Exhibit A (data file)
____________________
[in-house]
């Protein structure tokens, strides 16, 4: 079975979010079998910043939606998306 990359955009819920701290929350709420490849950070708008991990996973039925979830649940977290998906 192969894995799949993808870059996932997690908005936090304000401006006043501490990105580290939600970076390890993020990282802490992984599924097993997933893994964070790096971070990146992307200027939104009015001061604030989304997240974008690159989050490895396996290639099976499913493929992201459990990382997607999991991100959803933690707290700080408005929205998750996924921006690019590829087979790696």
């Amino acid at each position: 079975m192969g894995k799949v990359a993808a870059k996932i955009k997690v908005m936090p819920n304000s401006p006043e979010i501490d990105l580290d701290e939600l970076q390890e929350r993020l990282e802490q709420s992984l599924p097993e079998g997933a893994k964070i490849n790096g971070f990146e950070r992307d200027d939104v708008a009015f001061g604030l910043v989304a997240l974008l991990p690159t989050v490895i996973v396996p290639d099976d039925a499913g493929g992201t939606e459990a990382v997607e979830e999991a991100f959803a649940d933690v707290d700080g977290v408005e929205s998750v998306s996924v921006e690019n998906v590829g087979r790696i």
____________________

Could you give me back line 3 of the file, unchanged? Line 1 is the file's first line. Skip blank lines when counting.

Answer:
């Amino acid at each position: 079975m192969g894995k799949v990359a993808a870059k996932i955009k997690v908005m936090p819920n304000s401006p006043e979010i501490d990105l580290d701290e939600l970076q390890e929350r993020l990282e802490q709420s992984l599924p097993e079998g997933a893994k964070i490849n790096g971070f990146e950070r992307d200027d939104v708008a009015f001061g604030l910043v989304a997240l974008l991990p690159t989050v490895i996973v396996p290639d099976d039925a499913g493929g992201t939606e459990a990382v997607e979830e999991a991100f959803a649940d933690v707290d700080g977290v408005e929205s998750v998306s996924v921006e690019n998906v590829g087979r790696i």